When it came to the Criminal Procedural Code, via an instruction involving the prosecutor’s office and the Ministry of Justice, there were now special instructions on custody and detention. Custody cells in Dushanbe had a video system which turned on as soon as a person arrived. Efforts were being made to extend this practice to facilities in other parts of the country.
In concluding, the delegation underscored that Tajikistan had undertaken significant efforts to fight torture. It was trying to fulfil all democratic norms and conditions to provide for human rights to the utmost degree. The country’s legislation enshrined all foundations to defend human rights and freedoms. The law provided for human rights to be upheld not only when someone was being detained, but whenever someone came in contact with officials. Many decrees had been handed down, many ministries and agencies were part of the criminal system, and all they did stemmed from the Criminal Procedural Code. Tajikistan would continue to try to create an appropriate atmosphere for all.
Questions from Rapporteurs on Tajikistan
GEORGE TUGUSHI, Committee Rapporteur for the report of Tajikistan, noted positive steps in introducing new legislation, pointing in particular to the adoption of the new Criminal Procedural Code and the June 2012 decree of the Supreme Court.
Despite numerous changes, serious legislative flaws persisted, which served as grounds for the systemic practice of torture. The Criminal Code for instance envisaged five years of imprisonment for torture, which was neither commensurate with torture nor aligned with the Convention. Also, the law on amnesty granted wide discretion to authorities in reducing and expanding sentences.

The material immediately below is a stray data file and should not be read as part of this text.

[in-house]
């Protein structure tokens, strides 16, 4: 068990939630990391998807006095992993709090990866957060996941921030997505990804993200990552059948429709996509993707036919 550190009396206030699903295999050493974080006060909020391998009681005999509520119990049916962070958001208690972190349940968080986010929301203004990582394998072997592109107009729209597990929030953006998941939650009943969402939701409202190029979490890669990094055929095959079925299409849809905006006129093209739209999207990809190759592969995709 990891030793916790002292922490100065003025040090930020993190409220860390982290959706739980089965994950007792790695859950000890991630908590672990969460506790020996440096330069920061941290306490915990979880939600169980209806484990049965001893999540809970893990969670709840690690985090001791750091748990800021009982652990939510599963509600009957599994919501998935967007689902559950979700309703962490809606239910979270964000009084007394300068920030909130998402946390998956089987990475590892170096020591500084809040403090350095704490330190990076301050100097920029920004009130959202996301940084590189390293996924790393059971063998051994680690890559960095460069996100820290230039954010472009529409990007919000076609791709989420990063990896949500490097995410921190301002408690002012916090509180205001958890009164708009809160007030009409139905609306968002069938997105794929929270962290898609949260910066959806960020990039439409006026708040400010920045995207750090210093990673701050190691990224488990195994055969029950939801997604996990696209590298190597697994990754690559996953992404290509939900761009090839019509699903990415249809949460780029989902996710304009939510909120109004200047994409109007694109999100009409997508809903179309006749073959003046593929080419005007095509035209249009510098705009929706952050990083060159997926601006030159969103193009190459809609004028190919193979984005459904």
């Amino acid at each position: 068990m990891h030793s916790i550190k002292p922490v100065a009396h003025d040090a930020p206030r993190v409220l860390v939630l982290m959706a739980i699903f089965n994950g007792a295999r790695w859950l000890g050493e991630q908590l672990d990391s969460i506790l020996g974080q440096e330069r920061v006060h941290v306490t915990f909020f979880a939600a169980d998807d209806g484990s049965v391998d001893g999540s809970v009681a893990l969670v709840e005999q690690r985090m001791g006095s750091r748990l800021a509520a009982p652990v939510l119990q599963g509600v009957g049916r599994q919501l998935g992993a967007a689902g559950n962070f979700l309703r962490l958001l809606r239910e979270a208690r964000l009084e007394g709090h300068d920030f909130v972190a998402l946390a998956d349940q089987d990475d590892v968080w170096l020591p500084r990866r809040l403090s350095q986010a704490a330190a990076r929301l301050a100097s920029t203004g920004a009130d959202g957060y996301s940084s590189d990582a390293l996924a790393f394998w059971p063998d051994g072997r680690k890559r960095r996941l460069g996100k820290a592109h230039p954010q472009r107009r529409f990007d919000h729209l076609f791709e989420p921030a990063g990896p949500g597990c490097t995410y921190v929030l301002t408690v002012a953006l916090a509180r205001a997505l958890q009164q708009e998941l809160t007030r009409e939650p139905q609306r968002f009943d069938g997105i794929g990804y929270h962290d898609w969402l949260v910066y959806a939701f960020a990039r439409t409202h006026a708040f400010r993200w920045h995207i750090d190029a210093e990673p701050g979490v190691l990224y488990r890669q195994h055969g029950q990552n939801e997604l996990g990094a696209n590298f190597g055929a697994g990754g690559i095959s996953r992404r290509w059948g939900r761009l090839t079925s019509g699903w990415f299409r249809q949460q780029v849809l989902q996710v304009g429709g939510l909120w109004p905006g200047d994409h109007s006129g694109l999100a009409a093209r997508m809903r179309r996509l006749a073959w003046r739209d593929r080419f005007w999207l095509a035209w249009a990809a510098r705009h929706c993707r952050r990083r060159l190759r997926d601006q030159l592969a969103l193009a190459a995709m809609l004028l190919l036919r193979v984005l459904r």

Another issue was safeguards. These should certainly be put in place by legislation, but the main issue was that they should be implemented in practice, said Mr. Tugushi. He was also concerned that, according to article 91.1 of the amended Criminal Procedural Code, suspects were not entitled to procedural safeguards until they were registered.
The delegation had pointed out that international law was directly applicable in Tajikistan. He therefore would like to hear about cases where the courts had directly applied the Convention in considering alleged acts of torture?
The Rapporteur pointed out that torture often took place while people were being held by the police, not only in detention facilities, wondering whether long term holding by the police after remand was still taking place in Tajikistan. Also, confessions obtained under torture were allegedly still being used. Could the delegation provide more information on this issue?
There seemed to be issues related to article 3 of the Convention, cases of asylum seekers and the Minsk Convention, the Rapporteur went on to say. Apparently there were no safeguards to prevent the extradition of persons to countries where they risked being subjected to torture or inhumane treatment. Also, could the delegation say more about the so-called statute of limitations in Tajik legislation?
NORA SVEAASS, Committee Co-Rapporteur for the report of Tajikistan, wondered how often provisions of treaties ratified by the State party were in fact being invoked by Tajik courts. Also, following the Universal Periodic Review, Tajikistan said it would consider issuing a standard invitation to Special Procedures – would such a standing invitation be issued?
The Committee had credible information suggesting that hazing in the military was a problem, that deaths and suicides occurred, and that insights seemed to be blocked. Could the delegation inform the Committee about steps that would be taken to tackle this situation and ensure that no human rights abuses happened in the army? Also, what action was envisaged to investigate such abuses when they did happen, to hold perpetrators to account and to provide redress to those affected?